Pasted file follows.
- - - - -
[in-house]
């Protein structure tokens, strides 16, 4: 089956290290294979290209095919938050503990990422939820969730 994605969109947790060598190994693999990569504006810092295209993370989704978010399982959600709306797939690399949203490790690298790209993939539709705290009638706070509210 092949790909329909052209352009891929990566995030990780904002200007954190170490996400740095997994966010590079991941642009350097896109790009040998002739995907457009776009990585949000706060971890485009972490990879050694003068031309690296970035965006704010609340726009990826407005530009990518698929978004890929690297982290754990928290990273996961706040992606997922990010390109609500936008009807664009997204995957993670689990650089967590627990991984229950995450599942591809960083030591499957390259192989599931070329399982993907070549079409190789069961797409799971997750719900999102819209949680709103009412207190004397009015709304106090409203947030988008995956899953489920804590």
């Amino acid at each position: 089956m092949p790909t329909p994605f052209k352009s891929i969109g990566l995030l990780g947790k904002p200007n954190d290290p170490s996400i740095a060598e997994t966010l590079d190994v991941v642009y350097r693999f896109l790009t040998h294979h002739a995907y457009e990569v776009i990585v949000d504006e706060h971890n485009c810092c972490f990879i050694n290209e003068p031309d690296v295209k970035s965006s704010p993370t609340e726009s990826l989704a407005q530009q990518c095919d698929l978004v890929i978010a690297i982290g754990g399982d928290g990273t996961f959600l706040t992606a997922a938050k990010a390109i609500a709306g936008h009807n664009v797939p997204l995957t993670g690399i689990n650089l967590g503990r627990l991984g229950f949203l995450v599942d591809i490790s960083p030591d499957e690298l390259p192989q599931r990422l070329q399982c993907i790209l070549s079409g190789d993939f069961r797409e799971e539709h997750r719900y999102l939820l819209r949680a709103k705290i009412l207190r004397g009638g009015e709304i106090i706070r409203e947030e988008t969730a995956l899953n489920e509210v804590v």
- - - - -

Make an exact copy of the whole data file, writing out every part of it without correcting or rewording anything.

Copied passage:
[in-house]
């Protein structure tokens, strides 16, 4: 089956290290294979290209095919938050503990990422939820969730 994605969109947790060598190994693999990569504006810092295209993370989704978010399982959600709306797939690399949203490790690298790209993939539709705290009638706070509210 092949790909329909052209352009891929990566995030990780904002200007954190170490996400740095997994966010590079991941642009350097896109790009040998002739995907457009776009990585949000706060971890485009972490990879050694003068031309690296970035965006704010609340726009990826407005530009990518698929978004890929690297982290754990928290990273996961706040992606997922990010390109609500936008009807664009997204995957993670689990650089967590627990991984229950995450599942591809960083030591499957390259192989599931070329399982993907070549079409190789069961797409799971997750719900999102819209949680709103009412207190004397009015709304106090409203947030988008995956899953489920804590």
């Amino acid at each position: 089956m092949p790909t329909p994605f052209k352009s891929i969109g990566l995030l990780g947790k904002p200007n954190d290290p170490s996400i740095a060598e997994t966010l590079d190994v991941v642009y350097r693999f896109l790009t040998h294979h002739a995907y457009e990569v776009i990585v949000d504006e706060h971890n485009c810092c972490f990879i050694n290209e003068p031309d690296v295209k970035s965006s704010p993370t609340e726009s990826l989704a407005q530009q990518c095919d698929l978004v890929i978010a690297i982290g754990g399982d928290g990273t996961f959600l706040t992606a997922a938050k990010a390109i609500a709306g936008h009807n664009v797939p997204l995957t993670g690399i689990n650089l967590g503990r627990l991984g229950f949203l995450v599942d591809i490790s960083p030591d499957e690298l390259p192989q599931r990422l070329q399982c993907i790209l070549s079409g190789d993939f069961r797409e799971e539709h997750r719900y999102l939820l819209r949680a709103k705290i009412l207190r004397g009638g009015e709304i106090i706070r409203e947030e988008t969730a995956l899953n489920e509210v804590v």